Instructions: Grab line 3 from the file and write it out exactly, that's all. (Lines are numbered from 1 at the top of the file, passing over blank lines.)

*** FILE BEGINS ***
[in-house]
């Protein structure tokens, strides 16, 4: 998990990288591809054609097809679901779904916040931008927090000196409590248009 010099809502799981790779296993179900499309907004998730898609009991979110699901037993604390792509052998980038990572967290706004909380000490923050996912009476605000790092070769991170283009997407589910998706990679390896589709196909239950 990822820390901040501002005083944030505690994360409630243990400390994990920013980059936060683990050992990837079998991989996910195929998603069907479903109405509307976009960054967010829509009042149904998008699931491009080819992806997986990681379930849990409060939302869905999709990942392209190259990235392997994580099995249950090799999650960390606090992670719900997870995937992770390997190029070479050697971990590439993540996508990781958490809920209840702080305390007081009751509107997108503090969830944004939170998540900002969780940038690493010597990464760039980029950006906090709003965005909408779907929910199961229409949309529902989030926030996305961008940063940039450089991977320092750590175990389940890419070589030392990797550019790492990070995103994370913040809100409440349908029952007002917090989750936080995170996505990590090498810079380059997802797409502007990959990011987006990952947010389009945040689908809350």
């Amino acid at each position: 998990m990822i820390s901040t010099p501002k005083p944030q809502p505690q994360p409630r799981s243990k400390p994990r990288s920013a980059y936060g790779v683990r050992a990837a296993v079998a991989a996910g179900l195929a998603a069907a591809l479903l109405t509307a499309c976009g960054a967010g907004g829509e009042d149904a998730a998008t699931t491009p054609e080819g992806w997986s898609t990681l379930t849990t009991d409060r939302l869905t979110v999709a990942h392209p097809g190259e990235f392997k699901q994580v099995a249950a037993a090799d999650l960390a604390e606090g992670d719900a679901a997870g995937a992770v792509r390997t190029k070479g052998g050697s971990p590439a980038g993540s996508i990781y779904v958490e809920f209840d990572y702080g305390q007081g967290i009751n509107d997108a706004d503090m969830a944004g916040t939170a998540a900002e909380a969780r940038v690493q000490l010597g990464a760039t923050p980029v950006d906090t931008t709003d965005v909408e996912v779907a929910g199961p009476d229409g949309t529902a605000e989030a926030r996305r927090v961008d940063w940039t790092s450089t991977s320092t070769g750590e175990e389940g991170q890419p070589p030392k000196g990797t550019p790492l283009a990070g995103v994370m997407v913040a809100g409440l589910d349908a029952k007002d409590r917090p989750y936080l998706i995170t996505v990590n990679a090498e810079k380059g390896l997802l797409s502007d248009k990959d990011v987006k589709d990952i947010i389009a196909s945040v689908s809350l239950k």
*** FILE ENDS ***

């Amino acid at each position: 998990m990822i820390s901040t010099p501002k005083p944030q809502p505690q994360p409630r799981s243990k400390p994990r990288s920013a980059y936060g790779v683990r050992a990837a296993v079998a991989a996910g179900l195929a998603a069907a591809l479903l109405t509307a499309c976009g960054a967010g907004g829509e009042d149904a998730a998008t699931t491009p054609e080819g992806w997986s898609t990681l379930t849990t009991d409060r939302l869905t979110v999709a990942h392209p097809g190259e990235f392997k699901q994580v099995a249950a037993a090799d999650l960390a604390e606090g992670d719900a679901a997870g995937a992770v792509r390997t190029k070479g052998g050697s971990p590439a980038g993540s996508i990781y779904v958490e809920f209840d990572y702080g305390q007081g967290i009751n509107d997108a706004d503090m969830a944004g916040t939170a998540a900002e909380a969780r940038v690493q000490l010597g990464a760039t923050p980029v950006d906090t931008t709003d965005v909408e996912v779907a929910g199961p009476d229409g949309t529902a605000e989030a926030r996305r927090v961008d940063w940039t790092s450089t991977s320092t070769g750590e175990e389940g991170q890419p070589p030392k000196g990797t550019p790492l283009a990070g995103v994370m997407v913040a809100g409440l589910d349908a029952k007002d409590r917090p989750y936080l998706i995170t996505v990590n990679a090498e810079k380059g390896l997802l797409s502007d248009k990959d990011v987006k589709d990952i947010i389009a196909s945040v689908s809350l239950k």